Fed chairman Jerome Powell — whom Trump picked for the job but now is “not even a little bit happy” about — and his colleagues declined the president’s advice, moving Wednesday to raise the Fed’s key short-term interest rate for the fourth time this year.

By many measures, the US economy continues to look strong, a view the Fed reinforced with its decision to boost interest rates, which makes it slightly more expensive for businesses and consumers to borrow money and, the Fed hopes, keeps inflation in check. Unemployment is at a 49-year low. Wages are up. Holiday spending is strong.

Even his critics say Trump cannot be blamed for all of the recent stock market volatility. Some was to be expected as the Fed at long last normalized monetary policy following the 2008 financial crisis. International tumult surrounding issues such as Brexit are among the factors weighing on global growth. And in the midst of the second-longest expansion in the record books, economists say, the US economy would naturally slow eventually.


But Trump isn’t making matters easier on himself.

Take his very public frustration with the Fed. The irony is that while there’s enough uncertainty in the global economy to mount a strong argument that the Fed should pause — and many economists like Paul Krugman, along with Wall Street investors, have quite loudly advocated for that — Trump’s public outbursts pressure central bank officials to press on, lest they look like they are caving in to political pressure, Fed-watchers say.

“If that forces them into a policy mistake, he’s hurt himself,” Holtz-Eakin said.

In recent decades, most presidents have largely avoided expressing any public thoughts about monetary policy, so that investors do not start doubting the Fed is doing what is best for the economy.

Trump’s various trade disputes, particularly the smoldering trade war with China, rank high on the list of reasons Wall Street is worried about a recession.

Among other antagonistic trade moves, the president slapped tariffs on $200 billion of Chinese goods in September and threatened to go further at the start of next year.

China retaliated. Earlier this month, Trump and President Xi Jinping of China agreed to a 90-day cease-fire, but Wall Street’s initial relief evaporated when news reports revealed the two sides still appeared further from a resolution than Trump initially indicated.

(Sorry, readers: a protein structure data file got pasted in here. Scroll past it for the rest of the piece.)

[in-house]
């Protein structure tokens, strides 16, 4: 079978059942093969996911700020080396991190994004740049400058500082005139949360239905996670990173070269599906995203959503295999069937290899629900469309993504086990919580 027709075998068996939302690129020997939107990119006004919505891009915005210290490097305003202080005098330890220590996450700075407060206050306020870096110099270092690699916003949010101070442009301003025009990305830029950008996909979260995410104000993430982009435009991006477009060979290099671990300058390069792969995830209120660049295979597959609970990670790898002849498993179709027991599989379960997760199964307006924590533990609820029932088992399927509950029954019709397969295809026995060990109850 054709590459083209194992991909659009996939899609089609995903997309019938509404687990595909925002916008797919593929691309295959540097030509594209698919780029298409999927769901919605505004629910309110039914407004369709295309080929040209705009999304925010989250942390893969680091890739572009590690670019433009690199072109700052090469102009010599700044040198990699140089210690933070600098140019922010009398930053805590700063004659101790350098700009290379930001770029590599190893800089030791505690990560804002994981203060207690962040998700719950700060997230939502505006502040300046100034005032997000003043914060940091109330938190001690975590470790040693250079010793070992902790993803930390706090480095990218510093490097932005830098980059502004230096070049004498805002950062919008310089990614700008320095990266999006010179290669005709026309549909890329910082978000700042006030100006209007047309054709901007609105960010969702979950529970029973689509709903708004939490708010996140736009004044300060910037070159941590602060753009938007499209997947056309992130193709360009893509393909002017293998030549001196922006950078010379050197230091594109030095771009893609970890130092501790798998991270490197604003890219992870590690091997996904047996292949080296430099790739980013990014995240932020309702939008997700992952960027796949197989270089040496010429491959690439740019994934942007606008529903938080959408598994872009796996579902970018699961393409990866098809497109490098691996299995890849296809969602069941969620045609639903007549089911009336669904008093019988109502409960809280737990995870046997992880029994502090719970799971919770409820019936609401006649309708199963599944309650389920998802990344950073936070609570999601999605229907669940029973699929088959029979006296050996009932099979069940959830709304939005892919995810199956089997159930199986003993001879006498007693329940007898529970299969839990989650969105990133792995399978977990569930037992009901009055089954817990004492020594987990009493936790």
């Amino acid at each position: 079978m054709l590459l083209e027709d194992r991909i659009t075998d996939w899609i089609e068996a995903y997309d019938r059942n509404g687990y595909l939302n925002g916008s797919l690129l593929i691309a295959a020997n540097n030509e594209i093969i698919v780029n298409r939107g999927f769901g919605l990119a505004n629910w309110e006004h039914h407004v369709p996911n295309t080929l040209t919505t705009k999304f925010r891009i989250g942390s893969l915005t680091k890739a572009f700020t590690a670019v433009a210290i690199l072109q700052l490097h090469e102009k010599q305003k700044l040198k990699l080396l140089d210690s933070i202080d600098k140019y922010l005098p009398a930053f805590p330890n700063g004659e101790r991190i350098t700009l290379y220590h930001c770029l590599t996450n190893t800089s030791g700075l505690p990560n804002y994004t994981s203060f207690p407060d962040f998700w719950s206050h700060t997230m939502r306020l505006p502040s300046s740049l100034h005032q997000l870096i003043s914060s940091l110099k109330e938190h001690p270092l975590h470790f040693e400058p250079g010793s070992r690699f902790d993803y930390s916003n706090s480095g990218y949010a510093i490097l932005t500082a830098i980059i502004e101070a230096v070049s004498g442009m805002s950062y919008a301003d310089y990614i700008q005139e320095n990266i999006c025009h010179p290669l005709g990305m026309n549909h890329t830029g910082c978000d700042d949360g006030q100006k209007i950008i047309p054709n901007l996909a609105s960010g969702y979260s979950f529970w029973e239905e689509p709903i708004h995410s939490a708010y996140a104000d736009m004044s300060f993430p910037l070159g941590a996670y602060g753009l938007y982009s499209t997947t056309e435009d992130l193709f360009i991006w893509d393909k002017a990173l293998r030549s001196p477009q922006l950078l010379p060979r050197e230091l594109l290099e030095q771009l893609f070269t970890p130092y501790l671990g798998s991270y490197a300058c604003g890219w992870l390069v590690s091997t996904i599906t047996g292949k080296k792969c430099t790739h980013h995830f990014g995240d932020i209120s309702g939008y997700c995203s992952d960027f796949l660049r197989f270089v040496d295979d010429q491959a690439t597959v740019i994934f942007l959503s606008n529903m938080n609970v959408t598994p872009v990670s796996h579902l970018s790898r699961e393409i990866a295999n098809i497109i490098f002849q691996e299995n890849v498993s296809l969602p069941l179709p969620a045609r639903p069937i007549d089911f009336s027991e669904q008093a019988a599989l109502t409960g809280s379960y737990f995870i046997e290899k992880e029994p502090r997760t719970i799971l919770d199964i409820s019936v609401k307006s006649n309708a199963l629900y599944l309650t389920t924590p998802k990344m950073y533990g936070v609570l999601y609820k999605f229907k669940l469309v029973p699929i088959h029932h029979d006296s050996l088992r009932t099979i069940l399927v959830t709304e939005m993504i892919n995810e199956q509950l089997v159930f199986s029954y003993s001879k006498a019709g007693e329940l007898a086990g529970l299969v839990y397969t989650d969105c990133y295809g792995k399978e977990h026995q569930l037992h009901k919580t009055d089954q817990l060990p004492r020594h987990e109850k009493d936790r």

Tariffs spark worries about slower growth because they raise prices for US consumers, who drive 70 percent of the nation’s economy. They also make it more expensive for businesses to buy the goods and services they need.


And the uncertainty surrounding the unresolved trade picture takes its own toll as companies scramble to figure out where to source their widgets or where they should build that new factory.

Businesses are saying “we don’t know where to invest because we don’t know who we’re going to trade with . . . and we need to know the rules of the road and where there might be potholes. We don’t know how to move forward — we’ll hesitate, we’ll delay investment,” said Diane Swonk, chief economist at the accounting firm Grant Thornton.

Stock-market losses alone are unlikely to hurt Trump with his base, since few of them are wrapped up in the daily movements, said Jon McHenry, a Republican pollster and strategist. But if the recent turmoil is a leading indicator for the larger economy, it poses a real danger, as it would for any incumbent president, he said.

That’s likely more so for Trump, who has logged hundreds of tweets essentially declaring himself the mastermind of “the best Economy in the history of our country!” as he described it in mid-September.

“If the economy goes down, that is a huge deal for any president,” McHenry said, “but certainly for one who has taken credit for so much of what’s going on with the economy.”

Victoria McGrane can be reached at victoria.mcgrane@globe.com. Follow her on Twitter @vgmac.